Cher Pharès, par ces multiples actions, par ta bibliothèque, par tes écrits, par ta lutte pour un Liban réunifié, tu as éveillé les consciences, tu as tracé les routes, et, après toi, plus rien ne sera comme avant !
Ton départ est une perte considérable pour le monde juridique, pour l’Université Saint-Joseph, pour le monde de la culture et des bibliothèques, pour la francophonie, pour ton pays et ta contrée, Kornet Chehwane, et surtout pour nous, tes amis.
Pars en paix Pharès !


Rita Zoghbi shared a link.
Farès Zoghbi : C’était un humaniste doublé d’un philanthrope, un ami de la culture, un homme qui avait trouvé pour l’un de ses ouvrages ce titre…
Kornet Chehwan, Lebanon: Re-opening of the Phares Zogbi library
On Saturday, February 29, the Cultural Foundation of Phares Zogbi library invited its readers to attend a formal re-opening ceremony.
Last year, St. Joseph University delayed appointing a manager to the library after Rita Zogbi opened her own business “Baby Steps“.
The faculty of law and political sciences at the University of Saint-Joseph announced the re-opening of the library of the Cultural Foundation of Phares Zoghbi.
Located in Kornet Chehwan, this former private library, turned over to be the university to become a public library, has a multi-disciplinary resources of over 50,000 manuscripts, mostly in French and Arabic.
The library is opened every day (Monday to Friday) from 8:30 to 4 pm and from 9 to 3 pm on Saturday. And Maha is the new administrator.
The inauguration started at 11 am and a delicious buffet was served after 3 people talked for the audience, mostly women and representative of the various local schools (responsible for their respective libraries and “research”).  I was practically the only male, besides the chairman of the university.
Maitre Zoghbi, over 96 of age and on a wheel chair, made the honor of “walking”  in.  In a couple of days was his birthday, and a birthday cake was presented to him.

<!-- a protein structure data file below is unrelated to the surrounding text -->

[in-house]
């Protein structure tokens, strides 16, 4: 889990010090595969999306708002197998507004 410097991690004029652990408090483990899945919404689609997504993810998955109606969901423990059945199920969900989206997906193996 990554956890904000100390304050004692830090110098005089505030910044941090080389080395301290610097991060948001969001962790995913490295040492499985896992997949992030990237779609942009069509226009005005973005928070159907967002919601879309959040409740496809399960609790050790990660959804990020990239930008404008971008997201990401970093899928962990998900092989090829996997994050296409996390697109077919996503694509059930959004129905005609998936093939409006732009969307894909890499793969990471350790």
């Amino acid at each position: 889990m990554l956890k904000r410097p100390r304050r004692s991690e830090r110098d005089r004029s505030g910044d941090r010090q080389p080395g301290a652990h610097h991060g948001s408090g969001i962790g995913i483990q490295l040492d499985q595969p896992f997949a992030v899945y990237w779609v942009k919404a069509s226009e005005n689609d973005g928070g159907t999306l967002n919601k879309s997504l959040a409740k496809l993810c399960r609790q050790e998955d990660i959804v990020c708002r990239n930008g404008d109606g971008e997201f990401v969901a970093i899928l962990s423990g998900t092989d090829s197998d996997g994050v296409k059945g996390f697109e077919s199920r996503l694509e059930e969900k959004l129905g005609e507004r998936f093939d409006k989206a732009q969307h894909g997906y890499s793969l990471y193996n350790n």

Maitre Phares was feeling emotional, and for every figure he “thought” was familiar he would hide his face and cry bitterly.
The speakers learned to talk to Maitre Zoghbi instead of facing the audience: Otherwise, Phares would have a loud chat with his neighbor: He is hard of hearing.
Last year, Sherifeh opened one morning (every 2 Saturdays) so that we could return and borrow books.
In the inauguration photo below, I am at the far left side. Phares Zoghbi is in the center. On his right is the chairman of the university and on his left the Dean of the Law School.
Article paru dans l'Orient du Samedi 8 mars
Article paru dans l’Orient du Samedi 8 mars

Diary of a potential volunteer day-work in Rashaya (Lebanon): Or May be Not!

Saturday, Sept 17, 2011.

I woke up at 4:30 am and got busy preparing a large bag for a volunteer day-work in the village of Rashaya in west Bekaa Valley.

Rashaya is the gateway for hiking expeditions to Mount Haramoun (Hermon) or Jabal al Rab (over 3,500 meters in altitude), where Jesus supposedly was transfigured and showed up alongside Elias and someone else…

I have another larger bag for sleepover occasions that I used once in the last 10 years.

This program is a grant from Italy and coordinated by the ministry of social affairs.  The project is to refurbish all the 140 doors of the shops of the Old Souk…The program is for a series of 3-day volunteer works until the doors are done…

Ironically, this project was delayed twice. Why?

Every week, the minister Fa3our is either sick or busy to show up in Rashaya to have his picture taken. A few NGOs got pissed off and refused to participate any longer in that project. We have hundreds of NGO: They train people on how to fill and complete forms for grants…and very few other “useful” things…

I wore the T-shirt for this targeted project.  Let me think; I guess this is the only T-shirt I have that says “volunteer work”.  As if I am that stupid, at his advanced age, to physically get on my knees to rub and paint stupid doors…

I have been witnessing horror stories: University graduates in their late 20’s and 30’s, not finding steady jobs, or even temporary paying jobs, registering for volunteer projects with promises of free outing and free food…

I was supposed to be on the road around 6:15 am, but without warning me, Cedric decided that this time is too early.

I got in the car by 8 am and headed up toward Majdal Tarshish (1,200 meters in altitude), another road that links the seashore to the Bekaa Valley, beside the “Arab Highway” that passes by Aley, and has not advanced a single mile in the last two decades.

We crossed two dozen heavy trucks carrying loads from three big quarries in Majdal Tarshish.  I wish these trucks will dump their cargoes at a very useful public work, in order to justify these unlicensed quarries to keep functioning freely outside laws and regulations.  The trucks are either Abil Lama3, MSC, or non-marked.

We stopped at a small restaurant in Majdal Tarshish that serves breakfast of manakeesh, fresh vegetable, cheese, eggs, bread on saj… It turned out that the owner is the uncle of Father Simon, director of the private and religious school of St. Joseph in Cornet Chehwan.